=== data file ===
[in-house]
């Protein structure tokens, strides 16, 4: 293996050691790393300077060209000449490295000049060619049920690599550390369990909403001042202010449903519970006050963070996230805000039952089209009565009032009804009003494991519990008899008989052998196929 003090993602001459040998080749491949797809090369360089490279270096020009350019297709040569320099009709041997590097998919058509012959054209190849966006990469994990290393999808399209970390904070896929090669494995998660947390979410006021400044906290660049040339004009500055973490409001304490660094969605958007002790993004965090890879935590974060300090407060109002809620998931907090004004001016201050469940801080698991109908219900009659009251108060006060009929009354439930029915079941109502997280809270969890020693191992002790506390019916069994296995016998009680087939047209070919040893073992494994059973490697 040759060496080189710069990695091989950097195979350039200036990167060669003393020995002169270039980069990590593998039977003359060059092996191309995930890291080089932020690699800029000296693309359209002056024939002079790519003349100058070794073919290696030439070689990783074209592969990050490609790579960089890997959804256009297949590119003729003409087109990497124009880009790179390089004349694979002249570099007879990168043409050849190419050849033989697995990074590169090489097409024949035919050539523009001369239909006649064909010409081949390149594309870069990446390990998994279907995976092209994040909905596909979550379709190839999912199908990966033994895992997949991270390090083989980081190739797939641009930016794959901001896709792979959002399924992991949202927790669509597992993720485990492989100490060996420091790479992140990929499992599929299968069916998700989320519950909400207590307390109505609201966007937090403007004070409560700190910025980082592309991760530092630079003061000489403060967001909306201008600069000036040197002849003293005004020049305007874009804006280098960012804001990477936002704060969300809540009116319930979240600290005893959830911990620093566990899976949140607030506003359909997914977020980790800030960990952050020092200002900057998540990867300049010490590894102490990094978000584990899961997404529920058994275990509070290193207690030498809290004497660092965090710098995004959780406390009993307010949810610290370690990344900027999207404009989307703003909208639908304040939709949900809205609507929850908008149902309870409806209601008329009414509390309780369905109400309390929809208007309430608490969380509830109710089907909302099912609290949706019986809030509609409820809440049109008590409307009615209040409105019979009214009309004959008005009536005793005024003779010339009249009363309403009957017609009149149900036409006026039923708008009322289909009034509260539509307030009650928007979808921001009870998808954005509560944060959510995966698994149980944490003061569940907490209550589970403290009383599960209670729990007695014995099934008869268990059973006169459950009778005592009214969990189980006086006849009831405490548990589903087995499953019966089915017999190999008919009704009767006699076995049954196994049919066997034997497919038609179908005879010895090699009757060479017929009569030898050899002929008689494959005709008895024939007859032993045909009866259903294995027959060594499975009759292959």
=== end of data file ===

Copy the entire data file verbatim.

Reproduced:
[in-house]
């Protein structure tokens, strides 16, 4: 293996050691790393300077060209000449490295000049060619049920690599550390369990909403001042202010449903519970006050963070996230805000039952089209009565009032009804009003494991519990008899008989052998196929 003090993602001459040998080749491949797809090369360089490279270096020009350019297709040569320099009709041997590097998919058509012959054209190849966006990469994990290393999808399209970390904070896929090669494995998660947390979410006021400044906290660049040339004009500055973490409001304490660094969605958007002790993004965090890879935590974060300090407060109002809620998931907090004004001016201050469940801080698991109908219900009659009251108060006060009929009354439930029915079941109502997280809270969890020693191992002790506390019916069994296995016998009680087939047209070919040893073992494994059973490697 040759060496080189710069990695091989950097195979350039200036990167060669003393020995002169270039980069990590593998039977003359060059092996191309995930890291080089932020690699800029000296693309359209002056024939002079790519003349100058070794073919290696030439070689990783074209592969990050490609790579960089890997959804256009297949590119003729003409087109990497124009880009790179390089004349694979002249570099007879990168043409050849190419050849033989697995990074590169090489097409024949035919050539523009001369239909006649064909010409081949390149594309870069990446390990998994279907995976092209994040909905596909979550379709190839999912199908990966033994895992997949991270390090083989980081190739797939641009930016794959901001896709792979959002399924992991949202927790669509597992993720485990492989100490060996420091790479992140990929499992599929299968069916998700989320519950909400207590307390109505609201966007937090403007004070409560700190910025980082592309991760530092630079003061000489403060967001909306201008600069000036040197002849003293005004020049305007874009804006280098960012804001990477936002704060969300809540009116319930979240600290005893959830911990620093566990899976949140607030506003359909997914977020980790800030960990952050020092200002900057998540990867300049010490590894102490990094978000584990899961997404529920058994275990509070290193207690030498809290004497660092965090710098995004959780406390009993307010949810610290370690990344900027999207404009989307703003909208639908304040939709949900809205609507929850908008149902309870409806209601008329009414509390309780369905109400309390929809208007309430608490969380509830109710089907909302099912609290949706019986809030509609409820809440049109008590409307009615209040409105019979009214009309004959008005009536005793005024003779010339009249009363309403009957017609009149149900036409006026039923708008009322289909009034509260539509307030009650928007979808921001009870998808954005509560944060959510995966698994149980944490003061569940907490209550589970403290009383599960209670729990007695014995099934008869268990059973006169459950009778005592009214969990189980006086006849009831405490548990589903087995499953019966089915017999190999008919009704009767006699076995049954196994049919066997034997497919038609179908005879010895090699009757060479017929009569030898050899002929008689494959005709008895024939007859032993045909009866259903294995027959060594499975009759292959």